From one of our most brilliant and original writers on U.S. foreign policy, a stunning and timely book on the policy of the Bush administration and its current grand strategy for the world.
Mead begins by analyzing America's historical approach to the world--by no means perfect, but reasonably moral and reasonably practical on the whole. Then he examines the explosive foreign policy of the Bush administration and the uproar it has caused at home and abroad. Bush, according to Mead, is often strategically right but tactically at fault in his attempts to lead a divided nation--and a divided coalition of allies--in a dangerous struggle against ruthless enemies.
We see how the mass terror attacks of 2001 have changed the political and strategic problems of American foreign policy. Despair and decay in the Arab world now present America and its allies with an extraordinarily difficult challenge. The accelerating collapse of civilized life in broad reaches of Africa--and the looming disasters of a similar kind in Central Asia--threatens to create lawless, violent zones where terrorism can thrive, and weapons of mass destruction and biological and chemical weapons can proliferate.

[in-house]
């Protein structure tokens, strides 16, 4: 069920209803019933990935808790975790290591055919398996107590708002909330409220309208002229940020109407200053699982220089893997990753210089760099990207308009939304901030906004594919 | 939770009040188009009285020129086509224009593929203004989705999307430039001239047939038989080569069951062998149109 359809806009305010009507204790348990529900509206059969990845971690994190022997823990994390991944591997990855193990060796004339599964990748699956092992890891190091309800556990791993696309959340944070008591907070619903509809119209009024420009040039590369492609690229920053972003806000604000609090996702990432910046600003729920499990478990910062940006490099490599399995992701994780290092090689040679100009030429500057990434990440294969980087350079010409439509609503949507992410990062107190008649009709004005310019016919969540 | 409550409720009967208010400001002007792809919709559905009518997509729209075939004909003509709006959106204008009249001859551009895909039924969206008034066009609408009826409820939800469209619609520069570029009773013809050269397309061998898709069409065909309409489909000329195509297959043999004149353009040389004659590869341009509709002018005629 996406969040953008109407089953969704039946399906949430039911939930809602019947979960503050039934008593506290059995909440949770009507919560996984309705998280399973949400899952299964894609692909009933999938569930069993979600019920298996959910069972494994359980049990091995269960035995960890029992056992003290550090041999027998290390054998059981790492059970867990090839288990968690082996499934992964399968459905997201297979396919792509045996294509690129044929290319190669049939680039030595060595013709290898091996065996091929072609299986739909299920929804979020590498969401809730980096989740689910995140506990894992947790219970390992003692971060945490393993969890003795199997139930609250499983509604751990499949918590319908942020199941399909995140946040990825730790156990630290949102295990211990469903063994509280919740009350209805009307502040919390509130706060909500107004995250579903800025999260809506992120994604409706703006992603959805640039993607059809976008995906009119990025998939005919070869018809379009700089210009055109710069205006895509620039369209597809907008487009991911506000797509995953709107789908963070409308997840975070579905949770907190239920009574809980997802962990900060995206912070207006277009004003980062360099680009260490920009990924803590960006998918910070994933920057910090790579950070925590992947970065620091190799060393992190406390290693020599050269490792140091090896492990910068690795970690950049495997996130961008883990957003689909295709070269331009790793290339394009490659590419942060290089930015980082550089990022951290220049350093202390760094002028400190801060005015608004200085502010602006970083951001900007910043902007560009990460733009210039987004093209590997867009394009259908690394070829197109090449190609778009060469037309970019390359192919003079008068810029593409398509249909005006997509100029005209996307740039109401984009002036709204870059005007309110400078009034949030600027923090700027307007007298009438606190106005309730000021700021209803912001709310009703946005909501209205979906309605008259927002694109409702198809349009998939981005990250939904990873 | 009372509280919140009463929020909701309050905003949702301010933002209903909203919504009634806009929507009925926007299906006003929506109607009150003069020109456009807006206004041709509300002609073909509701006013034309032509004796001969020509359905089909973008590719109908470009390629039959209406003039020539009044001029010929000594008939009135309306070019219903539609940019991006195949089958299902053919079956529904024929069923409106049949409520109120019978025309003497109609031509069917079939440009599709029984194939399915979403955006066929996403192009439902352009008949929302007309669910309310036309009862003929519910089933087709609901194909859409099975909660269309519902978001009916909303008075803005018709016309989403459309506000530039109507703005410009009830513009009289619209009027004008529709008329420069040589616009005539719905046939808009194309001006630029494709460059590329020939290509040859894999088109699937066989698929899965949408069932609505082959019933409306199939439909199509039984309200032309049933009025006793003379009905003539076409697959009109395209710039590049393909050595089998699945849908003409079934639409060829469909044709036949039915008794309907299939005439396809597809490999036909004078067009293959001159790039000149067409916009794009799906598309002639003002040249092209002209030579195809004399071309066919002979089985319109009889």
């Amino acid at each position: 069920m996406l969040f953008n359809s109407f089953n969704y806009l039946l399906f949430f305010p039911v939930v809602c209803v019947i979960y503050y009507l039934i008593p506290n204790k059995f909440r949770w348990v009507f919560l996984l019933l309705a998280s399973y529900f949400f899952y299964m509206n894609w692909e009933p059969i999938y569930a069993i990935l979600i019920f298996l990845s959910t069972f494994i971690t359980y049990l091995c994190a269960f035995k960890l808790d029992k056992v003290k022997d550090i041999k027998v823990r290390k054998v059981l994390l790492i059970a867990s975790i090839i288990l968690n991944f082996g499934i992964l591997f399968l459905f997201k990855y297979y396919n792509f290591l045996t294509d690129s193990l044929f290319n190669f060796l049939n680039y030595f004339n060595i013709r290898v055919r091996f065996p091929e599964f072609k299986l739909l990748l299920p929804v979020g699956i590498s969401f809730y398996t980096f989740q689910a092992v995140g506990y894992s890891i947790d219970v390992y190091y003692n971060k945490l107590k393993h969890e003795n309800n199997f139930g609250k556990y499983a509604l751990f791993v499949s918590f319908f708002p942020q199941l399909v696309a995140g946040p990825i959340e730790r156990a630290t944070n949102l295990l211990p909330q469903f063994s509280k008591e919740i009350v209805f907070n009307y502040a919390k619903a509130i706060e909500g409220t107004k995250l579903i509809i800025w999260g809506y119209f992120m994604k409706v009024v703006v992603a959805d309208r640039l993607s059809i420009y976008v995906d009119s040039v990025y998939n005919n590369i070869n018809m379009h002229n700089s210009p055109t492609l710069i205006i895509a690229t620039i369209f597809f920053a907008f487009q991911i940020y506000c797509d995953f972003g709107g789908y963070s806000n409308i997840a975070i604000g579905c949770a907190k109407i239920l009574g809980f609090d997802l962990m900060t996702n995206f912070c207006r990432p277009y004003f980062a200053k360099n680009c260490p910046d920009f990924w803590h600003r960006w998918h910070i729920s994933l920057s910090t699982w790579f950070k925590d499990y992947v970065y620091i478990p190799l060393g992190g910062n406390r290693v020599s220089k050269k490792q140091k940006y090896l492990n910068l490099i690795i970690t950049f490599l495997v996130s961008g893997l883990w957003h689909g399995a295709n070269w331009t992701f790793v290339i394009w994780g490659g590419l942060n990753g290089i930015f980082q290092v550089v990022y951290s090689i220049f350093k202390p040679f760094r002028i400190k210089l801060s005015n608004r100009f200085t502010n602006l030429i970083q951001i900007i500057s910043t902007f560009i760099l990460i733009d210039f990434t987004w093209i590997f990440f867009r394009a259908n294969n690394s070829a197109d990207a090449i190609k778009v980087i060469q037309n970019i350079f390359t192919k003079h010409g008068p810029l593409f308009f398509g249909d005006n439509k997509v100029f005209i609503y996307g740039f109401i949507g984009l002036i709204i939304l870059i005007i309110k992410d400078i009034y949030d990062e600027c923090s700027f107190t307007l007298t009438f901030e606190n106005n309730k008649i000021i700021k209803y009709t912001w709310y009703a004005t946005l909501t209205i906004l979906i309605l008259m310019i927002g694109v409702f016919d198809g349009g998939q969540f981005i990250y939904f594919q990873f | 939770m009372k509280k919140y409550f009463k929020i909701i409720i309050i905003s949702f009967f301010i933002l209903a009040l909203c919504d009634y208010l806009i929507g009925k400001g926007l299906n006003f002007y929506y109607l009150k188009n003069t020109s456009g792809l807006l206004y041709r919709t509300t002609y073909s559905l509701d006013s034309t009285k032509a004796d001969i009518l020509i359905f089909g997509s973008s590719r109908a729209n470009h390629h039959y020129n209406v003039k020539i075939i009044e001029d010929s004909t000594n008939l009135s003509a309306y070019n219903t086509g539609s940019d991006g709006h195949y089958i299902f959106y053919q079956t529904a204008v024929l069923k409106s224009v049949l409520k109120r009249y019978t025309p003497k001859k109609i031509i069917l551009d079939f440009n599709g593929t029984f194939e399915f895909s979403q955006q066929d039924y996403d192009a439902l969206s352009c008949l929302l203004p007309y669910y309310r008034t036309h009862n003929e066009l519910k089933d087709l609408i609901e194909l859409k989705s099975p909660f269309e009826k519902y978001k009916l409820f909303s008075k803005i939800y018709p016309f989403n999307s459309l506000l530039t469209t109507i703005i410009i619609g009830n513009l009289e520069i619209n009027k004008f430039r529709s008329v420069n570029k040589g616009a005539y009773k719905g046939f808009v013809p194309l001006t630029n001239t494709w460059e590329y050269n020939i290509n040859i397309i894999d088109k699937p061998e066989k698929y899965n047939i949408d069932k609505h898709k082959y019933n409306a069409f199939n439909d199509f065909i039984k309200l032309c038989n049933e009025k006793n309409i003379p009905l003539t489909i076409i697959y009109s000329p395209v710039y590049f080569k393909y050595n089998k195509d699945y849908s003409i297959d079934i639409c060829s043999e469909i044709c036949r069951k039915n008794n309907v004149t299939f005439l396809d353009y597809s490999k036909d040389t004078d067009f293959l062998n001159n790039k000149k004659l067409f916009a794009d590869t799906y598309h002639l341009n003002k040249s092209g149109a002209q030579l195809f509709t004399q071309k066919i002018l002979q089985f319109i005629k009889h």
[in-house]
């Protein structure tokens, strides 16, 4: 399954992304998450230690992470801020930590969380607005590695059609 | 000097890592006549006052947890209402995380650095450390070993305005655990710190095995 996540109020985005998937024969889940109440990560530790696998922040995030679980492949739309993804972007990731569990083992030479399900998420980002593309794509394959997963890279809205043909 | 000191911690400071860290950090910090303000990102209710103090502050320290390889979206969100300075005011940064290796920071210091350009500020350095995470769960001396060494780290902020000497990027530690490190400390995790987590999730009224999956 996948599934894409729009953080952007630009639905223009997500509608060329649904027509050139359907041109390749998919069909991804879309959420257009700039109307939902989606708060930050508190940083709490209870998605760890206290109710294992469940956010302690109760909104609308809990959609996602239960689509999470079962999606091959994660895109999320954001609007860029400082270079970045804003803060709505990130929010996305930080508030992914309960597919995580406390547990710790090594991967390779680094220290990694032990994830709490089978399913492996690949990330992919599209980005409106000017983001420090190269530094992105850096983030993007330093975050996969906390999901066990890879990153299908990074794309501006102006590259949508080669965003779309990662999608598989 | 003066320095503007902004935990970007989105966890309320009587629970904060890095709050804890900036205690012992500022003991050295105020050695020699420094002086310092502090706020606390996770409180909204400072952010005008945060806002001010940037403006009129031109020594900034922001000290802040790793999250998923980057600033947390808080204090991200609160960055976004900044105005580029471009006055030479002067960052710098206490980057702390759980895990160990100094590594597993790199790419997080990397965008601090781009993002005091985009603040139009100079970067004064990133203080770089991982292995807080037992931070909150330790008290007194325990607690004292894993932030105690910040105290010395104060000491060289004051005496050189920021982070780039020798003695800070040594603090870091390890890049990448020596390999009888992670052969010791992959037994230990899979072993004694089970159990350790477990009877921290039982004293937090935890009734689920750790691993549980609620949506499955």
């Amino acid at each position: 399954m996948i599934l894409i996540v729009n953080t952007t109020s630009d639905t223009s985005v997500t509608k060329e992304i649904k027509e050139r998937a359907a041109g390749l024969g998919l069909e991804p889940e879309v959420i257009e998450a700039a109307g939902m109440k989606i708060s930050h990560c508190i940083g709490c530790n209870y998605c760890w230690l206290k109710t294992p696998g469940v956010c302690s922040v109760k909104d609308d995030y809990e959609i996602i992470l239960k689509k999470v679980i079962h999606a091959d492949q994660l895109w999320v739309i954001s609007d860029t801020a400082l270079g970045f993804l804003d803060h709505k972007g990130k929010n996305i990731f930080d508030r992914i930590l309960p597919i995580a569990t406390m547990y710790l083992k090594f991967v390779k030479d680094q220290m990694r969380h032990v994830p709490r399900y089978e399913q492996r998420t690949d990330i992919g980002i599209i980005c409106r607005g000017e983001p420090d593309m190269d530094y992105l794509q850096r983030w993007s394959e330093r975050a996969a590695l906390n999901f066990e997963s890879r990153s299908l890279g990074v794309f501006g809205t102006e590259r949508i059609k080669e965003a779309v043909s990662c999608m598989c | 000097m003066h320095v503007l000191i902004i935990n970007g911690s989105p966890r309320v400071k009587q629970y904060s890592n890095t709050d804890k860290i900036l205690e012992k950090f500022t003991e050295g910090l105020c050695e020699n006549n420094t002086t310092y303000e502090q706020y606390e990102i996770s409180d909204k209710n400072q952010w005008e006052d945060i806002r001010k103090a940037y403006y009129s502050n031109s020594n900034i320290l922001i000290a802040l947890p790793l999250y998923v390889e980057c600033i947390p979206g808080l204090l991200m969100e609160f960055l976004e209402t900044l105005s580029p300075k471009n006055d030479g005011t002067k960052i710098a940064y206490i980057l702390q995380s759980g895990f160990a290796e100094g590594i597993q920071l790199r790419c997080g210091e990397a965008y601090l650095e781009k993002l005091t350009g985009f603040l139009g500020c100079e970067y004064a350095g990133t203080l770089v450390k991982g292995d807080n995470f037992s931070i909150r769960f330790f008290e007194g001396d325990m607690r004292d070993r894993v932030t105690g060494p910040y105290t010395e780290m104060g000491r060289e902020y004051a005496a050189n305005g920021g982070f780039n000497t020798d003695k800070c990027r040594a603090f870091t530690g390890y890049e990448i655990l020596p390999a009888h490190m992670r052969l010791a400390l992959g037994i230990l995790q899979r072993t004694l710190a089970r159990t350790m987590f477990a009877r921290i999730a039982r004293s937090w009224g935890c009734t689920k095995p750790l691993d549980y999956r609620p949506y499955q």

We learn why key American alliances have frayed and why the Bush administration's pronouncements and actions have ignited the most acrimonious U.S. political battles over foreign policy since the Vietnam War. Mead closes with a rigorous assessment of both Bush and his critics, and describes the urgent steps the United States must take lest casualties in the war on terror mount and the war itself spin out of control. He proposes a new approach to the war that can rebuild domestic and international support for a tough antiterror policy, outlines a new initiative for the Israeli-Palestinian dispute, and recommends sweeping changes for reforming international institutions, including the United Nations Security Council.